The death of lawyer Sergei Magnitsky on November 16th, 2009, in circumstances that have never been clarified, soon became a cause célèbre, one of the elements leading to the exacerbation of tensions in the relations between the United States and Russia, and opened a new chapter in the difficult journey towards the protection of human rights in many countries around the world. The 37-year-old Russian lawyer, who worked as a tax consultant for American entrepreneur William Browder at the time, unveiled a complex system of corruption that involved several subjects, from the police to tax authorities and criminal organizations. In 2007-2008, this led him to investigate the “dangerous liaisons” occurring between public authorities and private interests. The adoption of the so-called “Magnitsky Act”, in Italy and at the European Union level, and the possible developments of its implementation have been discussed at a conference recently hosted by the Chamber of Deputies, whose title was International protection of human rights and individual responsibility: for an Italian and European Magnitsky legislation.
The US initiative (slowed down by the Trump Administration)
A decade after Magnitsky died in jail – after he had spent 11 months of imprisonment on charges of tax fraud, without ever being called to trial – many countries are now considering the adoption of a legislative instrument based on the so-called Magnitsky Act approved by the US Congress in 2012, during the Obama presidency. The law authorizes the US government to prosecute those responsible for human rights violations by seizing their assets and banning them from the granting of entry visas to the United States. In 2016, its mandate was extended with the Global Magnitsky Human Rights Accountability Act, aimed at imposing external sanctions on those responsible for serious acts of corruption and other abuse committed in any country.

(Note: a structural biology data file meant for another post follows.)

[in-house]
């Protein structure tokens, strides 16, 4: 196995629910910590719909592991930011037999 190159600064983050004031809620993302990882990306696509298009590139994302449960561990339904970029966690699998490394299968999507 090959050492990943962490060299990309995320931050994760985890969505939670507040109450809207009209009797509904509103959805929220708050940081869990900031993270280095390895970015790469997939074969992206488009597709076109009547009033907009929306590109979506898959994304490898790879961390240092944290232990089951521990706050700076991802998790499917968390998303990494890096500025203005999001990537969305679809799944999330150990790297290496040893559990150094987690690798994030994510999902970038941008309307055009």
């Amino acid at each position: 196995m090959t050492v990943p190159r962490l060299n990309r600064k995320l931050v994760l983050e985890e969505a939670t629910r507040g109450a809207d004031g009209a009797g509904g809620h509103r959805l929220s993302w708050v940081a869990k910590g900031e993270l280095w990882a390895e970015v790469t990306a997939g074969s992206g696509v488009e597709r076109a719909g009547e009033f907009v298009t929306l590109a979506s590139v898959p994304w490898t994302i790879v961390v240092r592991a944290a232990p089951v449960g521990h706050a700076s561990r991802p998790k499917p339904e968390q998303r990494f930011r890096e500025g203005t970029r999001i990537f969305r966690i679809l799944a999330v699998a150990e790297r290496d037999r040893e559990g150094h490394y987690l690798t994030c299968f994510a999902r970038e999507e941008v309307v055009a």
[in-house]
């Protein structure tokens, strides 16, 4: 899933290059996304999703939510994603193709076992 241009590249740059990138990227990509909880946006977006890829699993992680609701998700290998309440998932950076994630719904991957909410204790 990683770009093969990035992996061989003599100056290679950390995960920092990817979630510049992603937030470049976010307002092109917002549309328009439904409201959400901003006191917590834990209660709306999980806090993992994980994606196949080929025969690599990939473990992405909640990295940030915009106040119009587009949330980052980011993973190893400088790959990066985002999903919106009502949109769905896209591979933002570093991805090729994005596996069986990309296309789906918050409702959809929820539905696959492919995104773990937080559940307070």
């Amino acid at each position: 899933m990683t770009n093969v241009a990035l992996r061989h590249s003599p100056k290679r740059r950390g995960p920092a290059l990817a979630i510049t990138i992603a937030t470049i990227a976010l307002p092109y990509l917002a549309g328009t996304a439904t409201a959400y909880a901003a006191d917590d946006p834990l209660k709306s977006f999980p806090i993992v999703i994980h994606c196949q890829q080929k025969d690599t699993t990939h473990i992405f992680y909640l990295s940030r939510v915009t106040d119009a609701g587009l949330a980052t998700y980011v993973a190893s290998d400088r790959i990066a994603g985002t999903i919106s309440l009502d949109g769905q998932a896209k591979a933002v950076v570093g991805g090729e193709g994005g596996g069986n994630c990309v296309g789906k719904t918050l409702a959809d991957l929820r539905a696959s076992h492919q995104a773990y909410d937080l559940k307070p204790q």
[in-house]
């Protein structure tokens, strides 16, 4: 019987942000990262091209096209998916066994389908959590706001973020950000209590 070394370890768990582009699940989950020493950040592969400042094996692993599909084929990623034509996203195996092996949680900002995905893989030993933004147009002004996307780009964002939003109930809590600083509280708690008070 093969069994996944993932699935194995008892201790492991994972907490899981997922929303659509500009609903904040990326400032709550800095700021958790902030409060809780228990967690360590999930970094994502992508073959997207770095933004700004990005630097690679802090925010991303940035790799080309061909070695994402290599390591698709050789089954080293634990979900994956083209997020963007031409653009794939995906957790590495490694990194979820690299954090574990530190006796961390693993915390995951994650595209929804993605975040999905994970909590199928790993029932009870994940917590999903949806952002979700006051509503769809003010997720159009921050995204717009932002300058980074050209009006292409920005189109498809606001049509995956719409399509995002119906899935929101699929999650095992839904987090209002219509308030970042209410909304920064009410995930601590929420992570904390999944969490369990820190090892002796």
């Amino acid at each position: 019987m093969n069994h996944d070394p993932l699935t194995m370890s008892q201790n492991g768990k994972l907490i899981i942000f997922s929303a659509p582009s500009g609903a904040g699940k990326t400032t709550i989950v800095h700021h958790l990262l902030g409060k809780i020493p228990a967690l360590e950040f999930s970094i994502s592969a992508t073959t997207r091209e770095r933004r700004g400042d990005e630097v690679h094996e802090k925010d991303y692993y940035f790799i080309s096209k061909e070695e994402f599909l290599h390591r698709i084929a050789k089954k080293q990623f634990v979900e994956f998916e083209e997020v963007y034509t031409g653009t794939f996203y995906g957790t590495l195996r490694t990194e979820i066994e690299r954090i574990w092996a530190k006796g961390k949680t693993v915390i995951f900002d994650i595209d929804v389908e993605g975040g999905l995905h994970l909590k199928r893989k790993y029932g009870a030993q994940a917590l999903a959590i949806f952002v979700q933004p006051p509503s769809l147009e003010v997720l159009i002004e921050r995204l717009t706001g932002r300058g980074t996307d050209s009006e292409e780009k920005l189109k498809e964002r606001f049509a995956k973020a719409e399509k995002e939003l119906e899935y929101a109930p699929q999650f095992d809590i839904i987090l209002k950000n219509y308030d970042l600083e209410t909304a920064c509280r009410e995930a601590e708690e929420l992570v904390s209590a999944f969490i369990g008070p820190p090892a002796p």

Two “blacklists” were published in December 2017, containing the names of 62 people accused of such violations, and a third list was expected to be issued in early 2018. However, the implementation of the Act was met with resistance by the Trump Administration. According to the New York Times, Russia started to exert its influence on the matter already during the election campaign, when, on June 9th, 2016, Donald Trump Jr. met lawyer Natalia Veselnitskaya, at the Trump Tower in Manhattan. As confirmed by the President’s eldest son, Donald Jr., the conversation revolved around, among other things, the Magnitsky Act and Veselnitskaya’s pressure against the act, which had already contributed to block the trafficking of minors in the United States run by some Russians.
European response is still weak